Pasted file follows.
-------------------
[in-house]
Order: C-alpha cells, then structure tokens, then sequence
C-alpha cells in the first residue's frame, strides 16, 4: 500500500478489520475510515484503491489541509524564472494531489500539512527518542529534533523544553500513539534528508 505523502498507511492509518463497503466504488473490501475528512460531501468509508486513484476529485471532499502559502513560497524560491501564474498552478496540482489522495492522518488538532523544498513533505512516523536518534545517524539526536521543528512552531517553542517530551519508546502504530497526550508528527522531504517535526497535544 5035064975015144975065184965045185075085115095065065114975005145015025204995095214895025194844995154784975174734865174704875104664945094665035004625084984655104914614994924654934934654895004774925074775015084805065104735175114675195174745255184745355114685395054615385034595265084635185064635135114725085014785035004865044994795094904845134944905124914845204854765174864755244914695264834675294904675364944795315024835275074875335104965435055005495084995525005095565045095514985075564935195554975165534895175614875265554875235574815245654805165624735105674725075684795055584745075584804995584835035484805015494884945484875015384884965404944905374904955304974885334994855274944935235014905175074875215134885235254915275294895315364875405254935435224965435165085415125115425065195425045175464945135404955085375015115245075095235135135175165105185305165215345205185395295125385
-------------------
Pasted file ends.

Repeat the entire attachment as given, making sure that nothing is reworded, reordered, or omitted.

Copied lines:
[in-house]
Order: C-alpha cells, then structure tokens, then sequence
C-alpha cells in the first residue's frame, strides 16, 4: 500500500478489520475510515484503491489541509524564472494531489500539512527518542529534533523544553500513539534528508 505523502498507511492509518463497503466504488473490501475528512460531501468509508486513484476529485471532499502559502513560497524560491501564474498552478496540482489522495492522518488538532523544498513533505512516523536518534545517524539526536521543528512552531517553542517530551519508546502504530497526550508528527522531504517535526497535544 5035064975015144975065184965045185075085115095065065114975005145015025204995095214895025194844995154784975174734865174704875104664945094665035004625084984655104914614994924654934934654895004774925074775015084805065104735175114675195174745255184745355114685395054615385034595265084635185064635135114725085014785035004865044994795094904845134944905124914845204854765174864755244914695264834675294904675364944795315024835275074875335104965435055005495084995525005095565045095514985075564935195554975165534895175614875265554875235574815245654805165624735105674725075684795055584745075584804995584835035484805015494884945484875015384884965404944905374904955304974885334994855274944935235014905175074875215134885235254915275294895315364875405254935435224965435165085415125115425065195425045175464945135404955085375015115245075095235135135175165105185305165215345205185395295125385